The Northern Saw-whet Owl is a dainty owl that is a permanent resident in the northeastern corner of West Virginia, and is present but does not breed in other portions. This owl prefers to roost in evergreen trees and tends to stay very close to the trunk just above eye-level.

The Saw-whet Owl is about the same size as a robin, which means that a mouse is a big meal. The deer mouse is a frequent meal of the Saw-Whet Owl. The owl is so small that an adult mouse is enough food for two meals.

Saw-Whet Owls can often be located using songbirds. When an owl moves into the area, the songbirds are likely to kick up a fuss, in an attempt to drive the owl away.

5. Great Horned Owl

  • Length: 18.1-24.8 inches
  • Weight: 32.1-88.2 oz
  • Wingspan: 39.8- 57.1 inches

The Great-Horned Owl can be found in newer woods that have a lot of open spaces. They are permanent residents across the majority of the United States, including West Virginia. These nocturnal birds start to become active around dusk when you can see them coming out to sit on fence posts or swoop over fields.

The Great Horned Owl is large enough that it frequently hunts other birds of prey. It often eats other smaller owls, as well as crows, small mammals. and amphibians.

The Great Horned Owl has adapted to its eyes being immobile in the socket by developing the ability to rotate its head 180 degrees. Its amazing night vision is complemented by its equally amazing hearing. They use a combination of night vision and hearing to help find prey that would otherwise be hidden.

6. Snowy Owl

  • Length: 20.5-27.9 inches
  • Weight: 56.4-104.1 oz
  • Wingspan: 49.6-57.1 inches

Snowy Owls are not a common sight in the United States. Their habitat is generally much further north. Though Snowy Owls will occasionally appear and stay for the Winter in some U.S. states. West Virginia is one state where Snowy Owls make an appearance, mainly in northern parts of the state. They will appear some winters and not others. Snowy Owls that have established a site they winter at, will continue to use that same site.

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If there are Snowy Owls near you, they are not as difficult to spot as other owls. They roost in obvious places, and unlike most other owls, they are diurnal and thus active during the day. Snowy Owls prefer wide-open spaces for hunting, but they will perch on a high point.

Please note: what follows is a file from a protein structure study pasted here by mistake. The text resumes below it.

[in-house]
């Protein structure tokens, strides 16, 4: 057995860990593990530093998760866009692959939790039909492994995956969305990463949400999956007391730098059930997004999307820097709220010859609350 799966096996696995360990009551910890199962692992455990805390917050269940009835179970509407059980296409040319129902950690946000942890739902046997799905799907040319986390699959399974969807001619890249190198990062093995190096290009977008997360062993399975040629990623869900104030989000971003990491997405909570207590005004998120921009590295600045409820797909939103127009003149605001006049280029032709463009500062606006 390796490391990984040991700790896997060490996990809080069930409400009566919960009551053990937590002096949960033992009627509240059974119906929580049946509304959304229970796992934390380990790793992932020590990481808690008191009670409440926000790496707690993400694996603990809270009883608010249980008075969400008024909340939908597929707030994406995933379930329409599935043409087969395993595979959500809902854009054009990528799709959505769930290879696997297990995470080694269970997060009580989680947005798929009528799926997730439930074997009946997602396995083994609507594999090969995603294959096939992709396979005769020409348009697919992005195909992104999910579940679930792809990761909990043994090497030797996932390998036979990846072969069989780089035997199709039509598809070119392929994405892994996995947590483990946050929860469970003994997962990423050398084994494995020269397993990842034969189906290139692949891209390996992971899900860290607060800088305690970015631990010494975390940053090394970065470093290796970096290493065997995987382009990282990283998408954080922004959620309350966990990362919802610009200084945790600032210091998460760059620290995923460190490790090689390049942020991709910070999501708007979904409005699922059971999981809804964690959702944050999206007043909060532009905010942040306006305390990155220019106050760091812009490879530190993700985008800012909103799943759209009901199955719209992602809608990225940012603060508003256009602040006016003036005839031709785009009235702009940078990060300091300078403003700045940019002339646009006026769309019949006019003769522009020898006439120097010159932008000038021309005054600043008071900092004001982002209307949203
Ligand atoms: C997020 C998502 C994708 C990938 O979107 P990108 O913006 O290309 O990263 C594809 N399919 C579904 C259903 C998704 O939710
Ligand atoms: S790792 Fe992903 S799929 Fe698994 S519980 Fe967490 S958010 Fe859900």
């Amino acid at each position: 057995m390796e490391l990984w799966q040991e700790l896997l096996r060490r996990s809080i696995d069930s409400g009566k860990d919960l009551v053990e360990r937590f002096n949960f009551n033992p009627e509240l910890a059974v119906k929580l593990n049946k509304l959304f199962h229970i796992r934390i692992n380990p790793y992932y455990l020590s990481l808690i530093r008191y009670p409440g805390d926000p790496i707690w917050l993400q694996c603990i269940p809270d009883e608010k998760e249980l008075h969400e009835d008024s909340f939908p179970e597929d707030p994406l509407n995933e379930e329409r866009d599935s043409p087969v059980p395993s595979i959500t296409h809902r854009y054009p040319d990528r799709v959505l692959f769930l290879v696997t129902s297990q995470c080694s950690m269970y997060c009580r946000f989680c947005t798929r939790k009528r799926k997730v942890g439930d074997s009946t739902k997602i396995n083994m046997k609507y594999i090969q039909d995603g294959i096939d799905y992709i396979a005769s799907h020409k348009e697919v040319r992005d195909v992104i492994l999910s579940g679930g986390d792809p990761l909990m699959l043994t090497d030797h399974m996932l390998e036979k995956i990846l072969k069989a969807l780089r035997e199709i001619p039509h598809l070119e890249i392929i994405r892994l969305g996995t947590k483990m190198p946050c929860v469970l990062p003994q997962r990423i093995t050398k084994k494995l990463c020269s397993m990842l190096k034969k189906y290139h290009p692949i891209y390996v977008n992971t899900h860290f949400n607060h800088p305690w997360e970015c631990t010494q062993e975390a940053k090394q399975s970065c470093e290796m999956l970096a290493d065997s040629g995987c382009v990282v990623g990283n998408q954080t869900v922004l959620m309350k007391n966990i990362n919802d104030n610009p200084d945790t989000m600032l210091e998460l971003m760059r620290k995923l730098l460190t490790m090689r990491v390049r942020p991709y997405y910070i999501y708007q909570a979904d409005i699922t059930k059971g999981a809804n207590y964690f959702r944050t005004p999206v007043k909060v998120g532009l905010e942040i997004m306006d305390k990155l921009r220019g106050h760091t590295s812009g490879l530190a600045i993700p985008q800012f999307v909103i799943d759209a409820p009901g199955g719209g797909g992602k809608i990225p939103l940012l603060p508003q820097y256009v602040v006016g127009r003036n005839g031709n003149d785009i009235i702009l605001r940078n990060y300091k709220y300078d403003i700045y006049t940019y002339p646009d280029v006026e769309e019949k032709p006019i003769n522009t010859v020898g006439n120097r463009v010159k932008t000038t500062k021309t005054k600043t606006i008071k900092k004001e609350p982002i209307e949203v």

Unlike other owl species, Snowy Owls are not afraid to leave their place of birth. Owls from the same nest, that were tracked, were found hundreds of miles away from each other, in opposite directions.

7. Long-eared Owl

  • Length: 13.8-15.8 inches
  • Weight: 7.8-15.3 oz
  • Wingspan: 35.4-39.4 inches

The Long-Eared Owl is the most comfortable roosting in dense foliage. It has a presence in West Virginia, although it is not there year-round. Though they enjoy the woods for roosting, they need wide-open areas for hunting.

The ear tufts on its head that give the Long-Eared owl its name are not its only distinguishing feature. The male owl has a call that can be heard 1 kilometer (just over half a mile) away. The Long-Eared Owl has a variety of calls, it has a typical “hoot” and also makes a barking sound.

The Long-Eared Owl is an efficient hunter, with hearing so precise it can snatch insects in pitch darkness. They are extremely elusive animals but can be spotted by looking for their pellets on the ground. All owls have distinctly shaped pellets. In the winter, when they roost in groups, they may also be easier to spot.

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8. Short-eared Owl

  • Length: 13.4-16.9  inches
  • Weight: 7.3-16.8 oz
  • Wingspan: 33.5-40.5 inches

The Short-Eared Owl is another on grassland predator. It is also a diurnal owl, which means there is a good chance you could see one. It resides part-time in West-Virginia, but it does not spend its breeding season there. It spends its winters in West-Virginia, where it is most active at dawn and dusk.

When forced to leave the nest, the female Short-Eared Owl will defecate on her eggs. It is though this behavior is meant to hide the smell of the nest, and drive away predators.

The Short-Eared Owl has a presence in most places in the world. The fact that often makes its nests in old strip mining sites works to its advantage, as it expands the possible places the owl could nest.